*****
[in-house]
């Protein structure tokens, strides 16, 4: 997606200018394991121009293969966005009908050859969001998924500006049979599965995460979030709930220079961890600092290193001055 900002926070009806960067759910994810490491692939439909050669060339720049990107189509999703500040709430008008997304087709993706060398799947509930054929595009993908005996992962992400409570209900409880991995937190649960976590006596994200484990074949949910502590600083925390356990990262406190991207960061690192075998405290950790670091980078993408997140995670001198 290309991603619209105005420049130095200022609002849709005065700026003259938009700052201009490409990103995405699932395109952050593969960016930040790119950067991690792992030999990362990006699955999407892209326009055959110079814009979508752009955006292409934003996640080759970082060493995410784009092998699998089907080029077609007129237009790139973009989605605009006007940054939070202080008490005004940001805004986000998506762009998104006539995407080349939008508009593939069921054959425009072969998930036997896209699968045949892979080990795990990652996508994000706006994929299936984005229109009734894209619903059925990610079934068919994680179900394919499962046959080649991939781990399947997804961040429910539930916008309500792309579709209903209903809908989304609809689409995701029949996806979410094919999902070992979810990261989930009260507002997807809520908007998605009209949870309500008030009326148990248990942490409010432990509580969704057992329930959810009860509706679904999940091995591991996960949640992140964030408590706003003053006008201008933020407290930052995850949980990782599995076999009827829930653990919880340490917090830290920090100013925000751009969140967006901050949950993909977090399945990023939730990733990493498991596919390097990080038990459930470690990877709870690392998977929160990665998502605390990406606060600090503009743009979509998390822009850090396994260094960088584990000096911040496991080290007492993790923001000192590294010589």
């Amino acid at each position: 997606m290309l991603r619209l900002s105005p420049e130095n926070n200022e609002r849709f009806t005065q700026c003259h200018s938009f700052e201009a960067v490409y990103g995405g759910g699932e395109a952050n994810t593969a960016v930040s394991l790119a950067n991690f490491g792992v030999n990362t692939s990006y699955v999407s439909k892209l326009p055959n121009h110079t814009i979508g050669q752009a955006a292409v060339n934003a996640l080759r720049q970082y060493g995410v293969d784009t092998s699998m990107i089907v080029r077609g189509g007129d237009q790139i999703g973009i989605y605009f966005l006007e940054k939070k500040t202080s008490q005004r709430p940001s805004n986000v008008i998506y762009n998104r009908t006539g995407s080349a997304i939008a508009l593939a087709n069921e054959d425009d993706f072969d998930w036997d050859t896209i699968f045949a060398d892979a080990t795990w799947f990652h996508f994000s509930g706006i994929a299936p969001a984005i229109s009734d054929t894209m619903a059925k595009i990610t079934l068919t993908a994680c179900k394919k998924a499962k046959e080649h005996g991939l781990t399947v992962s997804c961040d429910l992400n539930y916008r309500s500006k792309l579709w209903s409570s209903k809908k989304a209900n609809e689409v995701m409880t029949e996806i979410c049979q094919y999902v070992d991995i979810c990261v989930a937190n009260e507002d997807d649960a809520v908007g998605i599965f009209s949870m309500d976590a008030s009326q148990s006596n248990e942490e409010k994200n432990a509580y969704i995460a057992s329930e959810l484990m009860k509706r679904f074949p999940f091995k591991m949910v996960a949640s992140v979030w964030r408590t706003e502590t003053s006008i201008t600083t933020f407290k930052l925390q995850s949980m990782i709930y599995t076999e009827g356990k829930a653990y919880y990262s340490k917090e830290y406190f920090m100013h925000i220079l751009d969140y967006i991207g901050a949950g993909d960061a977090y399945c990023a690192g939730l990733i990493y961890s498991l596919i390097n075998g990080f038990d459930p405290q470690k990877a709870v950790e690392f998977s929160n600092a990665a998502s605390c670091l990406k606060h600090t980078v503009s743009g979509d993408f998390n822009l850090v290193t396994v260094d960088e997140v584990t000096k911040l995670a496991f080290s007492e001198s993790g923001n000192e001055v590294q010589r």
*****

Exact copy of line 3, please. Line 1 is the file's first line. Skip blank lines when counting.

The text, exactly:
């Amino acid at each position: 997606m290309l991603r619209l900002s105005p420049e130095n926070n200022e609002r849709f009806t005065q700026c003259h200018s938009f700052e201009a960067v490409y990103g995405g759910g699932e395109a952050n994810t593969a960016v930040s394991l790119a950067n991690f490491g792992v030999n990362t692939s990006y699955v999407s439909k892209l326009p055959n121009h110079t814009i979508g050669q752009a955006a292409v060339n934003a996640l080759r720049q970082y060493g995410v293969d784009t092998s699998m990107i089907v080029r077609g189509g007129d237009q790139i999703g973009i989605y605009f966005l006007e940054k939070k500040t202080s008490q005004r709430p940001s805004n986000v008008i998506y762009n998104r009908t006539g995407s080349a997304i939008a508009l593939a087709n069921e054959d425009d993706f072969d998930w036997d050859t896209i699968f045949a060398d892979a080990t795990w799947f990652h996508f994000s509930g706006i994929a299936p969001a984005i229109s009734d054929t894209m619903a059925k595009i990610t079934l068919t993908a994680c179900k394919k998924a499962k046959e080649h005996g991939l781990t399947v992962s997804c961040d429910l992400n539930y916008r309500s500006k792309l579709w209903s409570s209903k809908k989304a209900n609809e689409v995701m409880t029949e996806i979410c049979q094919y999902v070992d991995i979810c990261v989930a937190n009260e507002d997807d649960a809520v908007g998605i599965f009209s949870m309500d976590a008030s009326q148990s006596n248990e942490e409010k994200n432990a509580y969704i995460a057992s329930e959810l484990m009860k509706r679904f074949p999940f091995k591991m949910v996960a949640s992140v979030w964030r408590t706003e502590t003053s006008i201008t600083t933020f407290k930052l925390q995850s949980m990782i709930y599995t076999e009827g356990k829930a653990y919880y990262s340490k917090e830290y406190f920090m100013h925000i220079l751009d969140y967006i991207g901050a949950g993909d960061a977090y399945c990023a690192g939730l990733i990493y961890s498991l596919i390097n075998g990080f038990d459930p405290q470690k990877a709870v950790e690392f998977s929160n600092a990665a998502s605390c670091l990406k606060h600090t980078v503009s743009g979509d993408f998390n822009l850090v290193t396994v260094d960088e997140v584990t000096k911040l995670a496991f080290s007492e001198s993790g923001n000192e001055v590294q010589r």